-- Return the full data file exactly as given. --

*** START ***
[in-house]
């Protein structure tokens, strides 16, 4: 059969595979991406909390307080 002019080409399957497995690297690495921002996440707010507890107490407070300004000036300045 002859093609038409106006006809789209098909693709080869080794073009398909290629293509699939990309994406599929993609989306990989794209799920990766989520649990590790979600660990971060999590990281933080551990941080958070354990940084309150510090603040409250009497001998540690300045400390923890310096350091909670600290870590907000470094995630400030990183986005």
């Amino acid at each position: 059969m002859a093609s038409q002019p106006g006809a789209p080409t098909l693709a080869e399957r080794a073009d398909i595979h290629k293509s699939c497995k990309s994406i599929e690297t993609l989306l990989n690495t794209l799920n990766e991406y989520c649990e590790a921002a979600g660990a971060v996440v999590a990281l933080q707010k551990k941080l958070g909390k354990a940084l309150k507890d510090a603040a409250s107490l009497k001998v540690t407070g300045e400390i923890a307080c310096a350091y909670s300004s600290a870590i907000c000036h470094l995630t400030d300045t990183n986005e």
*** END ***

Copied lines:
[in-house]
């Protein structure tokens, strides 16, 4: 059969595979991406909390307080 002019080409399957497995690297690495921002996440707010507890107490407070300004000036300045 002859093609038409106006006809789209098909693709080869080794073009398909290629293509699939990309994406599929993609989306990989794209799920990766989520649990590790979600660990971060999590990281933080551990941080958070354990940084309150510090603040409250009497001998540690300045400390923890310096350091909670600290870590907000470094995630400030990183986005």
């Amino acid at each position: 059969m002859a093609s038409q002019p106006g006809a789209p080409t098909l693709a080869e399957r080794a073009d398909i595979h290629k293509s699939c497995k990309s994406i599929e690297t993609l989306l990989n690495t794209l799920n990766e991406y989520c649990e590790a921002a979600g660990a971060v996440v999590a990281l933080q707010k551990k941080l958070g909390k354990a940084l309150k507890d510090a603040a409250s107490l009497k001998v540690t407070g300045e400390i923890a307080c310096a350091y909670s300004s600290a870590i907000c000036h470094l995630t400030d300045t990183n986005e």